When’s the last time a PR person went down to Finance and asked to take a crack at the books this month?  How about we write up the next set of vendor contracts?  And while we’re at it, we’ll whip together the 2010 Strategic Plan for the whole company.  Why should non-communications experts attempt to do the jobs of the true experts they’ve hired to do the job?  Partially, Crescenzo asserts, it’s because we let them.  No longer should it be referred to as “approvals'” he said. Rather, routing of communications should be viewed as “fact checking” where accuracy is ensured but the tone and style is determined by the comms experts.

Crescenzo talked about just how busy everyone is nowadays.  When it comes to the communications pieces coming at them, their order of prioritization is 1) what they’re personally passionate about, 2) what they absolutely need to know to do their job, 3) what is done so well that it pulls them in, and 4) all the other stuff being asked of corporate communicators.  You’re lucky if your intended audience has the time to reach #3, so if you’re communicating changes to the benefits policy or recognition of a long-term employee, it had better be pretty darned creative.

From headline to graphics to the lead paragraph, communicators need to push the boundaries of “how we’ve always done it” or “what legal will approve.”  (My heart was really warming up to Crescenzo at this point!)   And with Facebook and the New York Times online and so much rich content competing for attention, it’s still hard to get audiences to read your nicely presented, well-written copy.

That’s when Steve showed some creative ways corp comm’ers are reaching their audiences these days.  Rather than the “lady with a stethoscope” billboard ad approach used so frequently to promote healthcare services, he shared an online campaign for a hospital that utilizes a mix of blogs, podcasts and videos — with healthcare staff sharing their compelling stories in their own words in ways a single billboard or flyer never could. He showed just a video of a nurse sharing a story about her work in a neonatal intensive care unit that, frankly, very nearly brought tears to my eyes.

OK, as my wife and kids will tell you, I have been known to tear up at the movies. They won’t let me forget that one time watching Bridge to Terabithia or that final goodbye scene from Lord of the Rings: The Return of the King.  Yes, that one is embarassing. The point is, a billboard will not get that kind of reaction. A video might. My wife works at the NICU at Spectrum’s DeVos Women and Children’s Hospital, so I know the commitment they demonstrate each and every day. That doesn’t translate well to copy or an image. Crescenzo said that social media is a powerful tool that corporate communicators need to use to allow people to share their own stories in compelling ways.

So, as I said earlier, Mr. Crescenzo was earning little pieces of my heart with each passing minute.  He spoke frankly.  He was super funny.  He showed great examples of good and bad communications.  And then he started talking about using Facebook as your employee communications site because IT will roll their collective set of eyes at you when you ask them for a highly interactive employee communications intranet site.  “It’ll take nine months and half a million dollars,” they’ll say (based on experience, that would be a conservative estimate for time and budget).  And then Crescenzo started talking about how easy it is to use Flip Cams, and how communicators need to carry them around at all times “just in case.” Now he had my undying affection.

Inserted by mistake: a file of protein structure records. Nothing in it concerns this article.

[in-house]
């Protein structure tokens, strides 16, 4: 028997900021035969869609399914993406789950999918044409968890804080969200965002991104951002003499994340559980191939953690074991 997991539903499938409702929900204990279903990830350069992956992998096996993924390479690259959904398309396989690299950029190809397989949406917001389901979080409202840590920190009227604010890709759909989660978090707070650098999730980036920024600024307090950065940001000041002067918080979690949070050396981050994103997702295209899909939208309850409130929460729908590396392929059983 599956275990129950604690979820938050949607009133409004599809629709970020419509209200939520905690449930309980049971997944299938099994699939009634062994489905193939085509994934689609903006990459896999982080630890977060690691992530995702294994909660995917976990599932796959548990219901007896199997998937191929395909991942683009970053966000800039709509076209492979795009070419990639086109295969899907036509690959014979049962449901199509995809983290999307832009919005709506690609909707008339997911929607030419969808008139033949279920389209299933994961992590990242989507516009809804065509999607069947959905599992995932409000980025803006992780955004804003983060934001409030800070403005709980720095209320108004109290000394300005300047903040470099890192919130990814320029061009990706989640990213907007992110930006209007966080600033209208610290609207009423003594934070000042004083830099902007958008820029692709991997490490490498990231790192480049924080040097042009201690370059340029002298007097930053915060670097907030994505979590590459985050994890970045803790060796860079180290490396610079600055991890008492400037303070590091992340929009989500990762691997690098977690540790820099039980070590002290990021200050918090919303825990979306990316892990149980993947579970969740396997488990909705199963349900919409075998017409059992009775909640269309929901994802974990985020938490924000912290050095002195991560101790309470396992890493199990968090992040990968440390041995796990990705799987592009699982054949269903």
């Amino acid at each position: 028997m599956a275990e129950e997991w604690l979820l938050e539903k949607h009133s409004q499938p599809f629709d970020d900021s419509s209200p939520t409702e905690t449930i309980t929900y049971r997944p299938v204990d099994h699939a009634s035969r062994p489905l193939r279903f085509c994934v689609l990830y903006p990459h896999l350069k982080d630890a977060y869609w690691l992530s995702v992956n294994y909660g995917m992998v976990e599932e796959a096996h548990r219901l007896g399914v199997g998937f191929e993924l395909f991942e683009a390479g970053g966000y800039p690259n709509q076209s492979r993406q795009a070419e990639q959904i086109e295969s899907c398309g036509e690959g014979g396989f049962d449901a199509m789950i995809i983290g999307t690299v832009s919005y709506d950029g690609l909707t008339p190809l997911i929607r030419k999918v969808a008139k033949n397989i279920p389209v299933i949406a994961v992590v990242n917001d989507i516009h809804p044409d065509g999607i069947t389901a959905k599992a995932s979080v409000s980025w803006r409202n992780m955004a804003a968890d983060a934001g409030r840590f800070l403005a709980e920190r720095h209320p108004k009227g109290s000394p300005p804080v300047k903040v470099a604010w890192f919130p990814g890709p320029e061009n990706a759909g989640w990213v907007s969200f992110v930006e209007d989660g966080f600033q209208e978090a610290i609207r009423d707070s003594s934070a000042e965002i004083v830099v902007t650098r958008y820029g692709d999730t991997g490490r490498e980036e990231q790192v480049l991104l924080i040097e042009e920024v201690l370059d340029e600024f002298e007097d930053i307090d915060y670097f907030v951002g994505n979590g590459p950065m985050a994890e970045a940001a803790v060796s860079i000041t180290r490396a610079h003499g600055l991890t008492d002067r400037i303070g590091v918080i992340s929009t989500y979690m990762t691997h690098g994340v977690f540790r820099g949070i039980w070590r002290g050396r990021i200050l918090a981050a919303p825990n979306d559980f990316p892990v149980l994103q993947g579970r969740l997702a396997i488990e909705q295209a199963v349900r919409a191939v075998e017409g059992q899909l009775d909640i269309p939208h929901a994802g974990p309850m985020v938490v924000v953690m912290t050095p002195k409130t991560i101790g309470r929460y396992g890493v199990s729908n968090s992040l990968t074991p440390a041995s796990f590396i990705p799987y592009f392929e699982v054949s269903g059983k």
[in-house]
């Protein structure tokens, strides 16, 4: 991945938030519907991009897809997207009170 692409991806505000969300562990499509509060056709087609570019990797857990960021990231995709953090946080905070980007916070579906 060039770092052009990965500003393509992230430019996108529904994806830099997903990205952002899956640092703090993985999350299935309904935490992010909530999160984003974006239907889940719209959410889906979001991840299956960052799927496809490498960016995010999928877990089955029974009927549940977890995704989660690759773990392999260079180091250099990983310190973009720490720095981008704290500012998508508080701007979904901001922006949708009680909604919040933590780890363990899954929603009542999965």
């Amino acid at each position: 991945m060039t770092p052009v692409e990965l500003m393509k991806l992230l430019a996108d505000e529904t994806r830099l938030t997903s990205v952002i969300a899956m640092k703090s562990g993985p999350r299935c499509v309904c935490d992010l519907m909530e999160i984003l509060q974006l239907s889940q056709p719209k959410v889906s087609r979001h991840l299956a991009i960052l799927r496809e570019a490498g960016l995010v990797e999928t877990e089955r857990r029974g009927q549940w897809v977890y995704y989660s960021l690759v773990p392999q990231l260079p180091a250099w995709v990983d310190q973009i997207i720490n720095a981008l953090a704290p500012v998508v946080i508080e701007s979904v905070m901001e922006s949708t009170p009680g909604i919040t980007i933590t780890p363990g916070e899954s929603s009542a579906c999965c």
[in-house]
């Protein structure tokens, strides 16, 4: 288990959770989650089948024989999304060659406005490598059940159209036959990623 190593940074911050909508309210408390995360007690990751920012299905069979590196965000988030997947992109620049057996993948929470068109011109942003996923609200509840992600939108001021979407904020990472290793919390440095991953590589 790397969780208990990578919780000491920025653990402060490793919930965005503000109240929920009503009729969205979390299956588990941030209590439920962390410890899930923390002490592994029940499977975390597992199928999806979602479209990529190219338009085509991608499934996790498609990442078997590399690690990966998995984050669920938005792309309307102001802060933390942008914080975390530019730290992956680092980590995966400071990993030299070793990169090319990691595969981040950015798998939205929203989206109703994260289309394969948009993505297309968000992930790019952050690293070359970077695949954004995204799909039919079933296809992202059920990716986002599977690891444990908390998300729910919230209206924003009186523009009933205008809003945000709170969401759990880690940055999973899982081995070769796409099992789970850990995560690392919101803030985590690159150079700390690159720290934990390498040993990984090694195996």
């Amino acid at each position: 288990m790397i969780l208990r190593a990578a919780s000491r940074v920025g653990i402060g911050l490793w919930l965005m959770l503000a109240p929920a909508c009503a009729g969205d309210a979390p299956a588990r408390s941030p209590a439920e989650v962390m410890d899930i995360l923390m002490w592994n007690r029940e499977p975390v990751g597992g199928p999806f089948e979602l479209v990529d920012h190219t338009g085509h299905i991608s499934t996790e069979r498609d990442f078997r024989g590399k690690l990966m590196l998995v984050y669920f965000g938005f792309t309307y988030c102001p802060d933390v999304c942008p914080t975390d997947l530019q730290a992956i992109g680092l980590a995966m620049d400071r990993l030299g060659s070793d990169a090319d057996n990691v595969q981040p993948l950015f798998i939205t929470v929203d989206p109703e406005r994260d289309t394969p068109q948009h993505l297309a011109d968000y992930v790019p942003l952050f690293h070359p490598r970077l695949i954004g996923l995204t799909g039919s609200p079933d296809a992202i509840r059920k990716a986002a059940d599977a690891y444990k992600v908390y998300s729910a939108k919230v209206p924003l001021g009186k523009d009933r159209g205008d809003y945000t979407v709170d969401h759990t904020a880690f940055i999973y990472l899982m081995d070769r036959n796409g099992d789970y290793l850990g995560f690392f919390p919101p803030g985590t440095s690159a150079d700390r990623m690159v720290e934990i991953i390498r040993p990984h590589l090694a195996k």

So much of what he said is exactly what I’ve experienced and come to believe about communications over the years. I’m proud to say that at Amway we did fight the internal battles to trim down approval routes and we did use creative new approaches to better share our stories with various audiences. Not always successfully, but we won some of the fights. That’s how Opportunity Zone came into existence.  That’s why I traveled to Baltimore and Seattle this summer to conduct interviews of Amway Independent Business Owners with an easy-to-use Flip Cam (although I don’t think IT has yet launched the site where those videos were to be used). That’s also why today there are Facebook pages for various Amway brands, sharing video content and photos.

I’m excited to take that experience, empowered with the affirmations of experts like Steve Crescenzo, and apply it to the communication needs of Luymes PR clients!  Who’s next!?

More on Trolls

A few nights ago, doing math homework with Jack the Second Grader inspired a post about telling stories using multiple devices, such as the facts themselves, testimonials, pictures, and more. And now, tonight, Jack brought home a book to read to me, “Nate the Great Saves the King of Sweden,” by Marjorie Weinman Sharmat. I thought it very ironic that a central theme of this book involved the folklore of Nordic trolls, since last week I wrote about Internet Trolls.